BANGKOK, Nov 5 (Reuters) The United States told Singapore and its banks on Monday to sever financial links with Myanmar's junta, widely believed to use the city-state as its main off-shore banking centre.
''We believe that there are regime officials with accounts in Singapore,'' senior State Department official Kristen Silverberg told reporters in Thailand during a regional tour to drum up support for a tougher Asian stance against the former Burma.
''We hope that they ensure that their financial institutions are not being used as sanctuary for Burmese officials,'' said Silverberg, who is responsible for U.S. liaison with groups such as the Association of South East Asian nations (ASEAN).
ASEAN is one of the few international organisations to admit Myanmar but its current chairman -- Singapore -- expressed ''revulsion'' at September's crackdown on monk-led democracy protests in which at least 10 people were killed.
Washington wants Singapore to go one step further and take action in the form of, say, financial sanctions or travel restrictions on members of the regime and their cronies, as the United States and Australia did last month.
Silverberg did not say whether ''third party'' sanctions, targeting non-U.S. businesses that do business with Myanmar, were among further measures being considered in Washington if the generals fail to embark on an acceptable path to democracy.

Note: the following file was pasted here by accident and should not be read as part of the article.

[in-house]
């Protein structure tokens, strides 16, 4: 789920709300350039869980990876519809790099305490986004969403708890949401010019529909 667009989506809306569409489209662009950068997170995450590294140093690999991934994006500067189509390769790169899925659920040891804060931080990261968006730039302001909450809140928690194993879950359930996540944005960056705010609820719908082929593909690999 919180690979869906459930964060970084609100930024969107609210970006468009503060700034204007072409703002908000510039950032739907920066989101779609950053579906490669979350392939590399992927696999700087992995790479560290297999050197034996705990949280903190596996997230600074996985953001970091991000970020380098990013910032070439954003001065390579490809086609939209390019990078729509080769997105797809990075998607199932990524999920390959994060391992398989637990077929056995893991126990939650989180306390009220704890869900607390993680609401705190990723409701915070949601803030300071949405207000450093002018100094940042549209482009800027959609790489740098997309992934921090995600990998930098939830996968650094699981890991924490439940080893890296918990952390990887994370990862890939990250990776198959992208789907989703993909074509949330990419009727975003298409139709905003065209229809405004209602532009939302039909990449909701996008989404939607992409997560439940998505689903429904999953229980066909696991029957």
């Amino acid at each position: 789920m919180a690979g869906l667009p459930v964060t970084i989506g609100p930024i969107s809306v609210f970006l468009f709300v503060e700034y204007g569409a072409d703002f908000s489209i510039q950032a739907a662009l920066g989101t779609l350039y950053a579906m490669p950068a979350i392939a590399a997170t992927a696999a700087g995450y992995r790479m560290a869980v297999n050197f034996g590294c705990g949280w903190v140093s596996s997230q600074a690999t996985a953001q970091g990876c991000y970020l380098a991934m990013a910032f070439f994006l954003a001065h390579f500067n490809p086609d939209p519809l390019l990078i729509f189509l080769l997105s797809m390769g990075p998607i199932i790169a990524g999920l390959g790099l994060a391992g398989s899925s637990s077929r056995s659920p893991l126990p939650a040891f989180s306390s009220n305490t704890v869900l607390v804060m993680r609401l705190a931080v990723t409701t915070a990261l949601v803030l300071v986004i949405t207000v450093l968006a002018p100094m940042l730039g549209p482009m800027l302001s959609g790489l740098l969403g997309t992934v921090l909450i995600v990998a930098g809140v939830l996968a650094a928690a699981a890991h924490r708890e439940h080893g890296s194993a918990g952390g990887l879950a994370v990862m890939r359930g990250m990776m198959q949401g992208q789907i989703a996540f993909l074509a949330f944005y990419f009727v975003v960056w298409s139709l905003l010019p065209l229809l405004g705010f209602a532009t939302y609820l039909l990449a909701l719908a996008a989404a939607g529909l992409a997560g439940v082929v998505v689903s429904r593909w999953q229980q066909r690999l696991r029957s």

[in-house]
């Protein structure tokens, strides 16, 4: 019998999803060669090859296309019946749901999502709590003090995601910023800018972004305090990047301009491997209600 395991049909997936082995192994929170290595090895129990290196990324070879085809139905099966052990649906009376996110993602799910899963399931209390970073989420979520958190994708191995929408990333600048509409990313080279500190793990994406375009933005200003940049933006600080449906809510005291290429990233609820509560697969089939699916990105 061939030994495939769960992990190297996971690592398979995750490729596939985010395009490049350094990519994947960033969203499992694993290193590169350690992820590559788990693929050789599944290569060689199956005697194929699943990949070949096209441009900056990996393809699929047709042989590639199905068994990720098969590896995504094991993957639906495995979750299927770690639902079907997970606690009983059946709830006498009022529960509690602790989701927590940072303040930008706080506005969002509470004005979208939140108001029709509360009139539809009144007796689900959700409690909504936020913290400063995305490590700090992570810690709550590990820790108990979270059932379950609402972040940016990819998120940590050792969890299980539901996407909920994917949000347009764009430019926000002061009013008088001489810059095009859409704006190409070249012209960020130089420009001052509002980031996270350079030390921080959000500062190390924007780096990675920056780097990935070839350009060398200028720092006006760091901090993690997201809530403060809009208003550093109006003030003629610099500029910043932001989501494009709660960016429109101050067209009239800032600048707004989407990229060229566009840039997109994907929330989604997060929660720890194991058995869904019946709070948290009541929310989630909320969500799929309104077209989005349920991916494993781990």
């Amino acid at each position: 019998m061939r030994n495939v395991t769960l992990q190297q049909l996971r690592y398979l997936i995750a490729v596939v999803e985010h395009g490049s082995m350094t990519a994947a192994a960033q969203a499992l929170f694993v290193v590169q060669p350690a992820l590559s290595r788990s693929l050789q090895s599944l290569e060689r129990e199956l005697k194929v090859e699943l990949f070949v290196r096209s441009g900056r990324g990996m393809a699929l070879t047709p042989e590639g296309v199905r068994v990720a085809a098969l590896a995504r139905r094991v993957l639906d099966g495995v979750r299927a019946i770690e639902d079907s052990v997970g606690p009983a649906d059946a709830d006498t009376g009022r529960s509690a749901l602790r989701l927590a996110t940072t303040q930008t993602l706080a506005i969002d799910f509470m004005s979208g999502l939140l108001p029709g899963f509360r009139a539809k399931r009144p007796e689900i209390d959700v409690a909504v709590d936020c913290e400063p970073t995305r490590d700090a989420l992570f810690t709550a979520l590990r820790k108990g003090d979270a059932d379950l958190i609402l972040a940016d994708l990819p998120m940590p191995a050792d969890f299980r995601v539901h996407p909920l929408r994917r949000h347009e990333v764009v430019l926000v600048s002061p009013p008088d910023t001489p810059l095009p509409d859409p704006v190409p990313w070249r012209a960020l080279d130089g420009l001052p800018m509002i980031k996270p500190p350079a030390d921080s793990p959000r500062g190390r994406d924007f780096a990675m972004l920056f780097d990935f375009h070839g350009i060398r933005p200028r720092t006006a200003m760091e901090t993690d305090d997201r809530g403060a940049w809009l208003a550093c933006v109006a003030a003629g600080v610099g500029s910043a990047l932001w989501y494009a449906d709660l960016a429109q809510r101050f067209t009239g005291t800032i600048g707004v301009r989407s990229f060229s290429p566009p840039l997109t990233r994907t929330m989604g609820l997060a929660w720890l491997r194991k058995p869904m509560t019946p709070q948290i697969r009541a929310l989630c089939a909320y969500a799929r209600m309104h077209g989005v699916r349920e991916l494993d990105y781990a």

''Obviously, we've asked financial institutions and governments worldwide to consider whether their relationships with Burma are helping to facilitate this regime,'' she said.
''We're glad that both governments and private institutions are taking that request seriously.'' Singapore officials have publicly opposed sanctions, but in the last few weeks, its banks appear to have been quietly distancing themselves from Myanmar, analysts and bankers say.
The most concrete example is Air Bagan, a small airline owned by Htoo Trading, a conglomerate which recently appeared on a U.S. blacklist on account of its links to the junta, which is suspending flights to Singapore.
The city state's Today newspaper said the final straw for the airline, which was struggling with declining passenger numbers after the crackdown, was Singapore banks deciding to ''stop dealing with'' it.
Despite Washington's assertion that Myanmar's generals park their cash in banks in Singapore -- also their favoured destination for shopping and medical treatment -- Prime Minister Lee Hsien Loong insists the financial system is clean.
''We don't play dirty money. We don't condone money-laundering,'' he told CNN.
The Burma Campaign UK, a London-based activist group, list 10 Singapore firms on its ''Dirty List'' of those with links to Myanmar, including banks DBS Group Holdings, Oversea-Chinese Bangking Corp and United Overseas Bank, and conglomerate Keppel Corp..